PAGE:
• As for Parent Subsidiary Directives, Post-Brexit, these directives would not apply in the UK. A UK-based company with subsidiaries in EU member states would need to rely on the UK’s arrangements of double tax treaties with each member state to prevent double-taxation on intra-group dividends, interest payments and royalties.
  • Post Brexit, UK’s domestic tax rules would apply instead of the EU Mergers Directives which may lead to levy of ’exit charges’* on the transfer of assets and liabilities between UK and EU companies within the same group.
  • If the UK joins EEA (i.e. if the UK negotiates any kind of agreement for free movement of people, goods, services, capital, etc.) there will be no major impact. Assuming the UK will not join EEA, they may amend their tax laws to revert to its former position.
 *Exit charges are the charges triggered in the home jurisdiction in effect of the change in tax residence of an individual or on the transfer of taxable assets between the corporate from home jurisdiction to another jurisdiction.
 

Impact on Withholding Tax on Interest, Dividend and Royalty

  • Many harmonising directives have been implemented by the EU to support the freedom of establishment. The most important directives are the Parent-Subsidiary Directive and the Interest and Royalty Directive.
  • The Parent-Subsidiary Directive abolishes withholding tax on dividends paid between associated companies within the EU. The Interest and Royalties Directive prohibits withholding taxes on intra-group interest and royalty payments made within the EU.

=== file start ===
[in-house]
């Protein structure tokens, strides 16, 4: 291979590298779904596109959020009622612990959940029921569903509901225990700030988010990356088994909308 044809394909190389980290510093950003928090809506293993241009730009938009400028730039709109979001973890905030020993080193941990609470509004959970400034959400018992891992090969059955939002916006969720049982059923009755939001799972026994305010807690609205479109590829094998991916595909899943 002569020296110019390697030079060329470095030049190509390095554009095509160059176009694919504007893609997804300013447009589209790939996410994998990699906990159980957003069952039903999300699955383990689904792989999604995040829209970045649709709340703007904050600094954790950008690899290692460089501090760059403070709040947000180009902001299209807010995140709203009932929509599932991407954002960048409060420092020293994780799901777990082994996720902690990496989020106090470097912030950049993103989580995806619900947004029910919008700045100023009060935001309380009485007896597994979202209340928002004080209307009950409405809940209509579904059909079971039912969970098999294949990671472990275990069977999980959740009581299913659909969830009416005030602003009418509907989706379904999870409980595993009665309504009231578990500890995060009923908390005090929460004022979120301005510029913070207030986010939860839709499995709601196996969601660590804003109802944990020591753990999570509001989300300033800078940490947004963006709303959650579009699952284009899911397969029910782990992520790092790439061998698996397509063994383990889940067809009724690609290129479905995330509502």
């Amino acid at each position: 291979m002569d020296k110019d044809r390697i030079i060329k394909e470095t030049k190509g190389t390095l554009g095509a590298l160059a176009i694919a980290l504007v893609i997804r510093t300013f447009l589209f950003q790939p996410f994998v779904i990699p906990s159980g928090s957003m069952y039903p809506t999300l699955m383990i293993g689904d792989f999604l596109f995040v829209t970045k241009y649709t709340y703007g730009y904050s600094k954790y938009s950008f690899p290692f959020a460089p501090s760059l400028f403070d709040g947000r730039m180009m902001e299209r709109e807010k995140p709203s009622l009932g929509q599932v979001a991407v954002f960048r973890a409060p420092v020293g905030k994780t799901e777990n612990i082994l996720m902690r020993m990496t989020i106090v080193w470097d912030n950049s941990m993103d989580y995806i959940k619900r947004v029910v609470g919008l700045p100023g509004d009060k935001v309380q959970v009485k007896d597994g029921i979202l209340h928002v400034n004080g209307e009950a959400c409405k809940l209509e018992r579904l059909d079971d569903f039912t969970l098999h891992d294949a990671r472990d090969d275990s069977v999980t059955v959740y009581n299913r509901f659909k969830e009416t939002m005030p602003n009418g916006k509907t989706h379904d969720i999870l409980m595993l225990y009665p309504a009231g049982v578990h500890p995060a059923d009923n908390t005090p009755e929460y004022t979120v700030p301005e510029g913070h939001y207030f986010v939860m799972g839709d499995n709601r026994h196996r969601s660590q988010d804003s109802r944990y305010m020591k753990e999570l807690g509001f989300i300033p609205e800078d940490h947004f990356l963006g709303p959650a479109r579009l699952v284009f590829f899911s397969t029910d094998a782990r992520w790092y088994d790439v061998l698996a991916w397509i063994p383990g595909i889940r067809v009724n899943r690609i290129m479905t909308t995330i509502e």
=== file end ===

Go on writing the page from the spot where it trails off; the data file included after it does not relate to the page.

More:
• Post Brexit, the above directives would not be applicable to the UK. It could have the following impact:
    • For groups with a UK parent and EU subsidiaries or EU parent and UK subsidiaries, double taxation of dividends may arise.
    • Withholding tax cost could arise due to payment of interest and royalties into the EU from the UK or to the UK from EU subject to the applicable double tax treaties.

Impact on Social Security and Pension
  • The EU social security regulations apply to EU nationals moving to another EU country to perform work. As per the regulations, if an EU national is paying social security and health insurance in the home country, he may be exempted from paying these contributions in the other EU country where he has been posted. The insured EU national must provide the A1 and S1 forms, where applicable, to prove he is insured in the home country.